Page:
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Optimally Handling Commitment Issues in Online Throughput Maximization

Authors Franziska Eberle , Nicole Megow , Kevin Schewior



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Author Details

Franziska Eberle
  • Department for Mathematics and Computer Science, University of Bremen, Germany
Nicole Megow
  • Department for Mathematics and Computer Science, University of Bremen, Germany
Kevin Schewior
  • Universität zu Köln, Department of Mathematics and Computer Science, Germany

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Franziska Eberle, Nicole Megow, and Kevin Schewior. Optimally Handling Commitment Issues in Online Throughput Maximization. In 28th Annual European Symposium on Algorithms (ESA 2020). Leibniz International Proceedings in Informatics (LIPIcs), Volume 173, pp. 41:1-41:15, Schloss Dagstuhl - Leibniz-Zentrum für Informatik (2020)
https://doi.org/10.4230/LIPIcs.ESA.2020.41

Abstract

We consider a fundamental online scheduling problem in which jobs with processing times and deadlines arrive online over time at their release dates. The task is to determine a feasible preemptive schedule on m machines that maximizes the number of jobs that complete before their deadline. Due to strong impossibility results for competitive analysis, it is commonly required that jobs contain some slack ε > 0, which means that the feasible time window for scheduling a job is at least 1+ε times its processing time. In this paper, we answer the question on how to handle commitment requirements which enforce that a scheduler has to guarantee at a certain point in time the completion of admitted jobs. This is very relevant, e.g., in providing cloud-computing services and disallows last-minute rejections of critical tasks. We present the first online algorithm for handling commitment on parallel machines for arbitrary slack ε. When the scheduler must commit upon starting a job, the algorithm is Θ(1/ε)-competitive. Somewhat surprisingly, this is the same optimal performance bound (up to constants) as for scheduling without commitment on a single machine. If commitment decisions must be made before a job’s slack becomes less than a δ-fraction of its size, we prove a competitive ratio of 𝒪(1/(ε - δ)) for 0 < δ < ε. This result nicely interpolates between commitment upon starting a job and commitment upon arrival. For the latter commitment model, it is known that no (randomized) online algorithms admits any bounded competitive ratio.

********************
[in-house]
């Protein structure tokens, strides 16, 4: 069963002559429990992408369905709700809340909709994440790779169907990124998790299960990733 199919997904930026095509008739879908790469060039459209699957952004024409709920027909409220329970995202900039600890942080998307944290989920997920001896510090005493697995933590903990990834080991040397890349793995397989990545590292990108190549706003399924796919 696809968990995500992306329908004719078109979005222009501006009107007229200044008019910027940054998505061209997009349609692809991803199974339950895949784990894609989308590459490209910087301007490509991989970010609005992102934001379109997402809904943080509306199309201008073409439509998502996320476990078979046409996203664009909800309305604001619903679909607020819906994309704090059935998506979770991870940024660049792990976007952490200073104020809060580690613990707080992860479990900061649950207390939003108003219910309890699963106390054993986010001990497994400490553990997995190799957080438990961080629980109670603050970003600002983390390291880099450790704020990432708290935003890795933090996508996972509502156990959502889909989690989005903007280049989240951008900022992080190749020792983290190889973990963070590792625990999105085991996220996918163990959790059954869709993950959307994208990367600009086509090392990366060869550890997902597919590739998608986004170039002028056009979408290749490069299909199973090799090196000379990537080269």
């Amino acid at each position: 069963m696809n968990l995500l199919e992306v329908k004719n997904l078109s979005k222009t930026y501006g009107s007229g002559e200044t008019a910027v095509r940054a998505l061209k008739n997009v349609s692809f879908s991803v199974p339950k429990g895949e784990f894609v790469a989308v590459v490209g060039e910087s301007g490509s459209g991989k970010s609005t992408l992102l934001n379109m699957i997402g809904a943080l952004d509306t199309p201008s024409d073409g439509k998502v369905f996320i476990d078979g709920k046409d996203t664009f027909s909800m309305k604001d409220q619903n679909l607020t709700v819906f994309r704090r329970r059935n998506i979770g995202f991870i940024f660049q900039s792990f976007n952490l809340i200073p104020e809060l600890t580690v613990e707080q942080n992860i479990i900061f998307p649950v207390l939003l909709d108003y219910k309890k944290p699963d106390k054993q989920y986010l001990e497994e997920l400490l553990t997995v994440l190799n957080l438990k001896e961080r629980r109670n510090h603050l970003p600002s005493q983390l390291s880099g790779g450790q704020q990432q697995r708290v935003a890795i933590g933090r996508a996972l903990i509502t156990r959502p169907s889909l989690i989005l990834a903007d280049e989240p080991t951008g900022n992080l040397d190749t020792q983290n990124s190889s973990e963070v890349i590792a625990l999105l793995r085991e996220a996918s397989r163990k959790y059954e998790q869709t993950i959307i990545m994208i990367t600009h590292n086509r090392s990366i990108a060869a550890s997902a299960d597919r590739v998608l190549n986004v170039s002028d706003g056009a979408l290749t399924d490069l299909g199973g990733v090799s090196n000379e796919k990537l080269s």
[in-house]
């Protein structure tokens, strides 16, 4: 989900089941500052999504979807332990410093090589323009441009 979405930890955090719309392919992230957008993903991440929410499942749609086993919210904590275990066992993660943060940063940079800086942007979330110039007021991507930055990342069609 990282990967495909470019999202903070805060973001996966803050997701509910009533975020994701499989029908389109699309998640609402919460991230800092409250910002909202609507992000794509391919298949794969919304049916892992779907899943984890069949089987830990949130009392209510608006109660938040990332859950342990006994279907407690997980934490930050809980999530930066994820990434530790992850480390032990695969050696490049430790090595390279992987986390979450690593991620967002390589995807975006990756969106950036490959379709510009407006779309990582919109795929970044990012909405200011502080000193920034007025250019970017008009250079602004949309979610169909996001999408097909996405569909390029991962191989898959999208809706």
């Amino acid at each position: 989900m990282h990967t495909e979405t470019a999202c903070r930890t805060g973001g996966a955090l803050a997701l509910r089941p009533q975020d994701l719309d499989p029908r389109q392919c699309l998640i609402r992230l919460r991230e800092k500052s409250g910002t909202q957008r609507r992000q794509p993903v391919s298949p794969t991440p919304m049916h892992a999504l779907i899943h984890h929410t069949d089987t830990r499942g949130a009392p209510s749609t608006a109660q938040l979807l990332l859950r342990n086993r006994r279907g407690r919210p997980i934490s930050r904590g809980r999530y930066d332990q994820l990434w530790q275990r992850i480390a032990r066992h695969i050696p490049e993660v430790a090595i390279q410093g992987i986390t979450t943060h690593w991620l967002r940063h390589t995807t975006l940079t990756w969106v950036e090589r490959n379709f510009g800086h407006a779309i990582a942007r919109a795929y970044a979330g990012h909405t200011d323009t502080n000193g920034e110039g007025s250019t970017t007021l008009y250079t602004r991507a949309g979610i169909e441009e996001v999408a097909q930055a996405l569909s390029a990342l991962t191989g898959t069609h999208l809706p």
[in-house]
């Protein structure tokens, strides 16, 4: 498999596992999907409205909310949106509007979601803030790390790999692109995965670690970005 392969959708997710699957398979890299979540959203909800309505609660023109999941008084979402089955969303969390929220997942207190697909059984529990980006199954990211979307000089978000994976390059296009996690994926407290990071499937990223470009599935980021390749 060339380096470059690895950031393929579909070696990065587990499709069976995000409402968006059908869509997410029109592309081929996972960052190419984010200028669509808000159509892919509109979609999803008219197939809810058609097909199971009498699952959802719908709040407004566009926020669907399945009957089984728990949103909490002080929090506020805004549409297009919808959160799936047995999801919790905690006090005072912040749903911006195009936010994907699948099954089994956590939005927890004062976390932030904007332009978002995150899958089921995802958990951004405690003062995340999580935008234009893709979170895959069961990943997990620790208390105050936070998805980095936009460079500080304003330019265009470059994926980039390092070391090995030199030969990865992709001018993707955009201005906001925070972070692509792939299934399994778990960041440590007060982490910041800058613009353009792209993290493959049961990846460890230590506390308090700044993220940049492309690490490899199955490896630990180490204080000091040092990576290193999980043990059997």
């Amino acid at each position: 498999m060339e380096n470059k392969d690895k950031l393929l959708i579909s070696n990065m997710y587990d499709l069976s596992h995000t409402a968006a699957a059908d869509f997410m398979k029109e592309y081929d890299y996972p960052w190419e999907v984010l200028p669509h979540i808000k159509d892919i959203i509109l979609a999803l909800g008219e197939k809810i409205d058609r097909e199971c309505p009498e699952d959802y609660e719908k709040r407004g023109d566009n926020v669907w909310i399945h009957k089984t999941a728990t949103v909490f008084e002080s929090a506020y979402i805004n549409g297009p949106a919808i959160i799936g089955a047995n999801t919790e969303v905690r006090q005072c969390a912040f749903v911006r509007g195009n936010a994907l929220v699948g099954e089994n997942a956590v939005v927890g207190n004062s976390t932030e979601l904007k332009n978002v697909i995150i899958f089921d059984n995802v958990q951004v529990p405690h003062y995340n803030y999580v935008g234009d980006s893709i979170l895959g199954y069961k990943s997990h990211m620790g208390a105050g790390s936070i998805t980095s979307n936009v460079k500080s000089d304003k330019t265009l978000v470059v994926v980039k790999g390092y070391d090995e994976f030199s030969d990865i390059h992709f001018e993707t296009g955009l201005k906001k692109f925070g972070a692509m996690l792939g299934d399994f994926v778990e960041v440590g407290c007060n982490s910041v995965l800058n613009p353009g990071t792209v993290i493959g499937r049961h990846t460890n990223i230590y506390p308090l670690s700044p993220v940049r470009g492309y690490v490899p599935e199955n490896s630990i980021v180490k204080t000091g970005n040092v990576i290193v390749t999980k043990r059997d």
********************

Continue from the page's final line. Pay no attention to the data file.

Subject Classification

ACM Subject Classification
  • Theory of computation → Online algorithms
  • Theory of computation → Scheduling algorithms
Keywords
  • Deadline scheduling
  • throughput
  • online algorithms
  • competitive analysis

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